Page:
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Get Out of Debt: Your Personalized Plan

ID-100175536Greetings, Wise Dollar friends! If you’ve been following along with our monthly series on how to get out of debt, you’ll know that we started with a post on the importance of having the right attitude regarding your journey to debt free. We followed that up last month with a post on assessing your financial situation. At this point, you should have a good idea about what your debt and asset situation is, and a clear understand of what kind of mindset you’ll need in order to make your journey to being debt free successful.

Today, we’re going to talk about the importance of formulating a plan for getting out of debt. Yep, here’s where the fun work begins. No sarcasm here; getting out of debt truly can be fun. Once you formulate your plan and start seeing those debt numbers go down, you will indeed be having more fun than a day at a Disney theme park could ever bring you. 🙂

Get Out of Debt – Your Plan, Your Way

One quick Internet search and it becomes crystal clear: there are many, many ways to pay off debt. This is why customization of your get out of debt plan is so vitally important. Only you know what makes you motivated to keep striving for a goal and what causes you to want to give up.

For instance, two popular methods of debt repayment are the Debt Snowball and the Debt Avalanche. The Debt Snowball works by paying off your debts in order from smallest to largest. Financially, the snowball is not usually the best way to go, but emotionally, seeing those debts crossed off the “I owe” list faster brings huge emotional wins, which often encourages a person to keep on that journey to debt freedom.

The Debt Avalanche requires that you pay off the highest interest loans first. On paper, you’ll still see the same list of debts you’ve always seen, but the numbers will be getting smaller. From a purely mathematical standpoint, getting rid of the highest interest loans first will allow you to become debt free quicker – provided you can avoid discouragement from not seeing those debts crossed off quicker like you do with the snowball method.

The take-away here is that you need to discover a plan that will allow you to be the most successful in your debt payoff journey, and customize it to your specific income, payment and debt situation. Once you discover that plan, feel free to modify it when necessary based on changes in your financial situation as well. Regularly assessing what works and what doesn’t is key to taking your debt payoff plan through to the finish line.

Your “Get Out of Debt” Budget

Spend tracking and budgeting are crucial to your debt payoff plan. Those two steps will help you to find all extra money possible to put toward debt repayment. So, the first thing you need to do in this process is to commit to tracking all spending.  This will help you to discover any financial leaks that might be punching a hole in your plan to become debt free. Second, you need to make a……budget.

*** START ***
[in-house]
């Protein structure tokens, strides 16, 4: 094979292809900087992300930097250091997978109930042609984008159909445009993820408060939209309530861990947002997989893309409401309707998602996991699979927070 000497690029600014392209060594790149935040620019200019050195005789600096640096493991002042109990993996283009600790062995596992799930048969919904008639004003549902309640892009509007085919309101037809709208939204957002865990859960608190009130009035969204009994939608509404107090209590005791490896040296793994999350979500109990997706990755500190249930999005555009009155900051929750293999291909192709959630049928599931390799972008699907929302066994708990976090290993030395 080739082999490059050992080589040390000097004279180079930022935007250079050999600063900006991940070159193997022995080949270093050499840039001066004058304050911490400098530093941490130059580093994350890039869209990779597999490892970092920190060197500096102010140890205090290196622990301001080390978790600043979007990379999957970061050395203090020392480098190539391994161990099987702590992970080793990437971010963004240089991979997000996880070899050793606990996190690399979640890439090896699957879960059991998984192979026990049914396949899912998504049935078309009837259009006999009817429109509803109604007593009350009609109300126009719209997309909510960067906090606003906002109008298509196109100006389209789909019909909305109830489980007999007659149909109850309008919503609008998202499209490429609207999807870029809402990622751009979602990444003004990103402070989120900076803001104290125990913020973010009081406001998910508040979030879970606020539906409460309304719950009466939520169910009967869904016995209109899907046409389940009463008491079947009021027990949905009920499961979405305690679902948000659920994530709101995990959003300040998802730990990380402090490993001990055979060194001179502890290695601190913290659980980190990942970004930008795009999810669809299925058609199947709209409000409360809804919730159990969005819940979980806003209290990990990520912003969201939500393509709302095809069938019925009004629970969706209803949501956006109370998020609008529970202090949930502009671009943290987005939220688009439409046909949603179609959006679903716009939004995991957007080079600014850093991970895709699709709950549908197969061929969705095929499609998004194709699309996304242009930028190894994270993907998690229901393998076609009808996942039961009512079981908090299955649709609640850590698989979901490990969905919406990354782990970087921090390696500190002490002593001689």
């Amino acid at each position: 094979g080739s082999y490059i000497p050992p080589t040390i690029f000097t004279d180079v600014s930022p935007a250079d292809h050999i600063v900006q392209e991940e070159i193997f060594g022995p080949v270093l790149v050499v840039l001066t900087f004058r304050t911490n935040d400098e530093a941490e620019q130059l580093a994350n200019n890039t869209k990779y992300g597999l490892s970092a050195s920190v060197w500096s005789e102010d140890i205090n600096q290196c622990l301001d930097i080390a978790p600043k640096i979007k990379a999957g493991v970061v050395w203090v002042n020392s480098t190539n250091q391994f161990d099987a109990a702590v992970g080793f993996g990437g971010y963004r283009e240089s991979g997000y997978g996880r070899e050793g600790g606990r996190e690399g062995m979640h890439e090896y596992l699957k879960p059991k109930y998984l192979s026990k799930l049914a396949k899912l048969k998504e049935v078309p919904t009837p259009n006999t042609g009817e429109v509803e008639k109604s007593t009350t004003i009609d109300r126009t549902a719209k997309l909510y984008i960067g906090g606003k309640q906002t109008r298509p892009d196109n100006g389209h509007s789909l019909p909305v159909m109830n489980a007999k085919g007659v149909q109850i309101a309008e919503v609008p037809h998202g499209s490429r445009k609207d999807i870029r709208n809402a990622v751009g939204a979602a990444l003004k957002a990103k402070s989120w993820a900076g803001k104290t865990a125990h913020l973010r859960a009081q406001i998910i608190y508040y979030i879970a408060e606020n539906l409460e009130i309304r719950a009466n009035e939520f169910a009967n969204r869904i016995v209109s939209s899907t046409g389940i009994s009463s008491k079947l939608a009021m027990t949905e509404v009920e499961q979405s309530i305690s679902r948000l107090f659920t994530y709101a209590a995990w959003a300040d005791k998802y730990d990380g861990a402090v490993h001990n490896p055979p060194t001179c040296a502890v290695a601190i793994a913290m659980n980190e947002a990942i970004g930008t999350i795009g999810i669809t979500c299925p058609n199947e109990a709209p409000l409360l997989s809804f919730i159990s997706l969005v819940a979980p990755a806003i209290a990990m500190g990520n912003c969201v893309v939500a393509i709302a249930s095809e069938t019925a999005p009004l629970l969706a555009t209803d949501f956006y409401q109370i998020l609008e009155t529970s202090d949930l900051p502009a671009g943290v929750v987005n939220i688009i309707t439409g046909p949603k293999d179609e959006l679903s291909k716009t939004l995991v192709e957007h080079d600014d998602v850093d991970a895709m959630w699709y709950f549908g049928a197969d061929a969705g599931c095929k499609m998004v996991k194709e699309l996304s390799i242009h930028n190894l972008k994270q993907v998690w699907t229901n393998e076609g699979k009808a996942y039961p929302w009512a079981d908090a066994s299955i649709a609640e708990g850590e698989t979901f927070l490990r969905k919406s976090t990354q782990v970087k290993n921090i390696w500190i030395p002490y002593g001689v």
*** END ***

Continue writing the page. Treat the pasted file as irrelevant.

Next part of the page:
Don’t panic: although budgets often conjure up images of balls and chains, I’m here to change your views on budgeting. You see, what budgeting, and spend tracking, truly offer you is FREEDOM.

How?

By giving you a crystal clear picture of your spending habits, and allowing you to then make future spending decisions based on what means the most to you. With budgeting and spend tracking, you can see that you’ve been spending a lot more than you thought at happy hour, and you can take that $500 a month you’ve been spending on happy hour and put it towards that home you’d like to purchase. Or that trip to Australia. Or that early retirement fund.

Budgeting and spend tracking, as a part of a complete debt payoff plan, allows you to manage your money in a way that ensures you are spending it on the things that mean the most to you.

So, when you make your budget, the plan is to make a line item for every bill you owe each month, for any savings funds, and then put extra toward debt. This is called a zero-sum budget. A zero-sum budget ensure each dollar that comes into your account has a place and a purpose, like this:

Joe’s Monthly Income: $3,000

Mortgage pmt:                $1,000

Gasoline:                          $100

Groceries:                        $200

Entertainment:              $200

Clothing:                         $50

Utilities:                          $125

Insurance:                     $75

Gifts:                               $35

Pet Costs:                      $30

Home repairs:            $40

Visa minimum:          $210

Mastercard min.:      $175

Student loan min.:    $85

401K:                           $150

Emergency fund:        $50

Total needed each month:  $2,525

Okay, so our fictitious consumer, Joe, has an income of $3,000 a month and monthly expenses totaling $2,525 a month.  This leaves an extra $475 floating around in Joe’s budget. In a zero-sum budget world, Joe would take every dime of this $475 and put it toward his debt in the manner he’s deemed most efficient for his personal and emotional needs. That extra $475 a month will allow Joe to put an extra $5,700 a year toward his debt, not including the massive amounts of interest he’ll save in the process.

By having a plan, a personalized plan, Joe will be able to knock out his debt much, much quicker than he would have by simply making the minimum payments. And this fast track to debt free was all made possible by a simple budgeting and spend tracking plan that was customized to fit Joe’s specific personality and situation.

 

Do you have a budget and spend tracking system in place for your money? If so, how has it worked for you? When you’ve paid off debt, do you attack the lowest balance or highest interest rate first?